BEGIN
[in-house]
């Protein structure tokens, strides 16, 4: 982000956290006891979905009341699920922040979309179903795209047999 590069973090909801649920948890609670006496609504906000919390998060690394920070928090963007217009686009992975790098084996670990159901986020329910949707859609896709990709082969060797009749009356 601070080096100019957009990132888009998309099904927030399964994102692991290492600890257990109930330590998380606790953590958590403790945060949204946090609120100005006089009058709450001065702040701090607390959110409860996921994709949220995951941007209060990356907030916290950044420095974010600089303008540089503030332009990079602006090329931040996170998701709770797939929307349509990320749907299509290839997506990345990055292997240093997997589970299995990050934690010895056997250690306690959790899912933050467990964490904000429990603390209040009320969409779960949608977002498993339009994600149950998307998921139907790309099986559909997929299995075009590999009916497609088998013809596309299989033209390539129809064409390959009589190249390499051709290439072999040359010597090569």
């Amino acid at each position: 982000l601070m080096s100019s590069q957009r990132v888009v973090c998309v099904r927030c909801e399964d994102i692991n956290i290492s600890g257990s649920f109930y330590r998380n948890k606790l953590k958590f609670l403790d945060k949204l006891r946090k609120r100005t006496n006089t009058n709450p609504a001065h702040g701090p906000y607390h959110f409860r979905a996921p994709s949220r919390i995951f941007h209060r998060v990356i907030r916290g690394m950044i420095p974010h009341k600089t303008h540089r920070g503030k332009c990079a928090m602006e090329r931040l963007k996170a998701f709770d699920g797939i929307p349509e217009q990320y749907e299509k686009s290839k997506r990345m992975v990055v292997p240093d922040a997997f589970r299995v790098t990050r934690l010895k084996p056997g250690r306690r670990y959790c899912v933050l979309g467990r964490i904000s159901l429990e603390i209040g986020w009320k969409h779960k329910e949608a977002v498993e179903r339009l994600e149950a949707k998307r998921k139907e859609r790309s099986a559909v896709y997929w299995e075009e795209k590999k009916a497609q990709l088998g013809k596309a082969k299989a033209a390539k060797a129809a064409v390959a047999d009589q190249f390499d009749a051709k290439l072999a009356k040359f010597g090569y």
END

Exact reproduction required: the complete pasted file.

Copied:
[in-house]
């Protein structure tokens, strides 16, 4: 982000956290006891979905009341699920922040979309179903795209047999 590069973090909801649920948890609670006496609504906000919390998060690394920070928090963007217009686009992975790098084996670990159901986020329910949707859609896709990709082969060797009749009356 601070080096100019957009990132888009998309099904927030399964994102692991290492600890257990109930330590998380606790953590958590403790945060949204946090609120100005006089009058709450001065702040701090607390959110409860996921994709949220995951941007209060990356907030916290950044420095974010600089303008540089503030332009990079602006090329931040996170998701709770797939929307349509990320749907299509290839997506990345990055292997240093997997589970299995990050934690010895056997250690306690959790899912933050467990964490904000429990603390209040009320969409779960949608977002498993339009994600149950998307998921139907790309099986559909997929299995075009590999009916497609088998013809596309299989033209390539129809064409390959009589190249390499051709290439072999040359010597090569």
């Amino acid at each position: 982000l601070m080096s100019s590069q957009r990132v888009v973090c998309v099904r927030c909801e399964d994102i692991n956290i290492s600890g257990s649920f109930y330590r998380n948890k606790l953590k958590f609670l403790d945060k949204l006891r946090k609120r100005t006496n006089t009058n709450p609504a001065h702040g701090p906000y607390h959110f409860r979905a996921p994709s949220r919390i995951f941007h209060r998060v990356i907030r916290g690394m950044i420095p974010h009341k600089t303008h540089r920070g503030k332009c990079a928090m602006e090329r931040l963007k996170a998701f709770d699920g797939i929307p349509e217009q990320y749907e299509k686009s290839k997506r990345m992975v990055v292997p240093d922040a997997f589970r299995v790098t990050r934690l010895k084996p056997g250690r306690r670990y959790c899912v933050l979309g467990r964490i904000s159901l429990e603390i209040g986020w009320k969409h779960k329910e949608a977002v498993e179903r339009l994600e149950a949707k998307r998921k139907e859609r790309s099986a559909v896709y997929w299995e075009e795209k590999k009916a497609q990709l088998g013809k596309a082969k299989a033209a390539k060797a129809a064409v390959a047999d009589q190249f390499d009749a051709k290439l072999a009356k040359f010597g090569y």